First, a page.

One of the many online petitions I’ve been asked to sign since the election was to ask our legislators to block all of the nominees out forth by He-Who-Shall-Not-Be-Named. I hesitated over that one. After railing for eight years about Republican roadblocks, could I in good conscience advocate for the same kind of behavior?
A Huffington Post article this week had no such qualms. It called Democrats “weak” for not going after nominees with the same kind of vigor as the Republicans had done. Some justified declining to engage in the same tactics. Instead, they are, as Sen. Brian Schatz (D-Hawaii) said, “. . . trying to make sure that we’re still in character, that we’re still the party that believes in governing, we’re still the sane folks.” But many are wondering if anything can be accomplished by holding to Michelle Obama’s advice: “When they go low, we go high.”
I would like to believe that the hight road can be successful. On this weekend of honoring Martin Luther King, Jr., his words from 50 years ago ring out with new meaning:
Darkness cannot drive out darkness; only light can do that. Hate cannot drive out hate; only love can do that. Hate multiplies hate, violence multiplies violence, and toughness multiplies toughness in a descending spiral of destruction.
But I also believe that there is an added dimension to our new national nightmare that must be taken into consideration. When I read the article, “Coping with narcissistic personality disorder in the White House, I knew the author was on to something. While all ten of the insights about dealing with someone with narcissistic personality disorder, I found #s 1, 6, and 7 to be particularly relevant to this discussion.
# 1: It’s not curable and it’s barely treatable. He is who he is. There is no getting better, or learning, or adapting. He’s not going to “rise to the occasion” for more than maybe a couple hours. So just put that out of your mind.
#6: It’s very confusing for non-disordered people to experience a disordered person with NPD. While often intelligent, charismatic, and charming, they do not reliably observe social conventions or demonstrate basic human empathy. It’s very common for non-disordered people to lower their own expectations and try to normalize the behavior. Do not do this and do not allow others, especially the media, to do this. If you start to feel foggy or unclear about why, step away until you recalibrate.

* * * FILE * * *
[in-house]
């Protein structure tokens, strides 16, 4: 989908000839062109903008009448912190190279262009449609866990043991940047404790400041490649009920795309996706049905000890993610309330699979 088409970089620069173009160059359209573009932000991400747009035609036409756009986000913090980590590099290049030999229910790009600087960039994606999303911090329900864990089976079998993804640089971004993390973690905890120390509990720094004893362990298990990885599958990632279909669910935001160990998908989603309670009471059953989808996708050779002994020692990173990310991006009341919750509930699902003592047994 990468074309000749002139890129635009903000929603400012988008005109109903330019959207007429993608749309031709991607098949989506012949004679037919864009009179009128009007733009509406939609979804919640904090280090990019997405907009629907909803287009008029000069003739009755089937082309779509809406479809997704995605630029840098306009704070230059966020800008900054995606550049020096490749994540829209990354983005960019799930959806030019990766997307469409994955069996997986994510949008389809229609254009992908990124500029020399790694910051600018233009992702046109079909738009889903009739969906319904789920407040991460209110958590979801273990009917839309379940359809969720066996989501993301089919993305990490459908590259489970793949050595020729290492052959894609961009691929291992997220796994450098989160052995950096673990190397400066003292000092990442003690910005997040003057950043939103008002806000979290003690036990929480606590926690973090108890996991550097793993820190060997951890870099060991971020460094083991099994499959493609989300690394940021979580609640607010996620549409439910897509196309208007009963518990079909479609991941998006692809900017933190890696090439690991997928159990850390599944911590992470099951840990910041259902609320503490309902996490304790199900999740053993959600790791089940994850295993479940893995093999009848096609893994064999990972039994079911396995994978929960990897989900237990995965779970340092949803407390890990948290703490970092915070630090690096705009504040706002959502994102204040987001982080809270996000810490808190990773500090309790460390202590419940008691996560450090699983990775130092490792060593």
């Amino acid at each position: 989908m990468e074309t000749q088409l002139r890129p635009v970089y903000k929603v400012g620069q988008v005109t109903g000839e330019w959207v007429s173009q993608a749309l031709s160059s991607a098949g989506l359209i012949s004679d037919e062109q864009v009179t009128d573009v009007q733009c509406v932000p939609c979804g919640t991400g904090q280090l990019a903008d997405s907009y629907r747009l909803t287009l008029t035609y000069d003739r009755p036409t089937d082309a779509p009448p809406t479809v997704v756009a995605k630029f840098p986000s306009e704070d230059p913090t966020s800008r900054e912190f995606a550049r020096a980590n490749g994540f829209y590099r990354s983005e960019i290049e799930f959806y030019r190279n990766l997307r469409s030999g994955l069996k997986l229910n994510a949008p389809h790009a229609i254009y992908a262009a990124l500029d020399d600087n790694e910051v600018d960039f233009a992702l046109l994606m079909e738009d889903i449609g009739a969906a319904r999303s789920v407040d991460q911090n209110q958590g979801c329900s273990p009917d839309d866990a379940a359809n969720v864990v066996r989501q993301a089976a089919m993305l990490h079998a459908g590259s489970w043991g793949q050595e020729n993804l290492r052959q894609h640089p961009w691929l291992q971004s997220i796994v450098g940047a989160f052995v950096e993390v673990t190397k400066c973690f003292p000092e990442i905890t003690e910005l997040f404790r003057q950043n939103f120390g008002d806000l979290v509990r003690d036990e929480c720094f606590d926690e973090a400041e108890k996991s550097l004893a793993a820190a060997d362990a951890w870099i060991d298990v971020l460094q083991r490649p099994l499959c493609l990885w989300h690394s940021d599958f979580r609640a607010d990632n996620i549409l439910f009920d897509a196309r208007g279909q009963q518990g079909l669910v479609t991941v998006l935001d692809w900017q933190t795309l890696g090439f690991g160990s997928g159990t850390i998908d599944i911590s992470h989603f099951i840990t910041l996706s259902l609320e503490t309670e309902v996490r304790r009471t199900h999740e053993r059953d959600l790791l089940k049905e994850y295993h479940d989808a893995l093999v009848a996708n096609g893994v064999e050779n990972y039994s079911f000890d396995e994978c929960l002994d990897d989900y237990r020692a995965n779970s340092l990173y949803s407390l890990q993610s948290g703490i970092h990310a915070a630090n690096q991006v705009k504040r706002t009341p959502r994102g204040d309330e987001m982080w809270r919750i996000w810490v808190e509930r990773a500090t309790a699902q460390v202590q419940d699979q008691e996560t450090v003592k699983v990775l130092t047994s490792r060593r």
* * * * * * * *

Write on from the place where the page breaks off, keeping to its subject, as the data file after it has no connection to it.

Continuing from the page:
#7: People with NPD often recruit helpers. These are referred to as “enablers” in the literature when they allow or cover for bad behavior, and “flying monkeys” when they perpetrate bad behavior on behalf of the narcissist. Although it’s easiest to prey on malicious people, good and vulnerable people can be unwittingly recruited. It will be important to support the good people around him if and when they attempt to stay clear or break away.
Our challenge is going to be “going high” with a whole lot of “going low” going on. Maintaining a spirit of love, while confronting hatred, bigotry, and ignorance will necessitate a strong spiritual discipline. But we’re going to have to deal with this mental disorder as well – not stigmatizing mental illness, but educating ourselves, setting our boundaries, calling out bad behavior, and calling out those who buy into it.
I am calling He-Who-Shall-Not-Be-Named a narcissist. No, I’m not a mental health professional who can make such a diagnosis. But after reading the literature and recognizing the symptoms, I believe we had to take this seriously – in the interest of public health.
I do not use the word as a pejorative or a joke, nor do I intend to stigmatize anyone with a mental disorder. But when there is a narcissist in the White House, it is incumbent on us to know how to respond, how to go high. Because he will go low.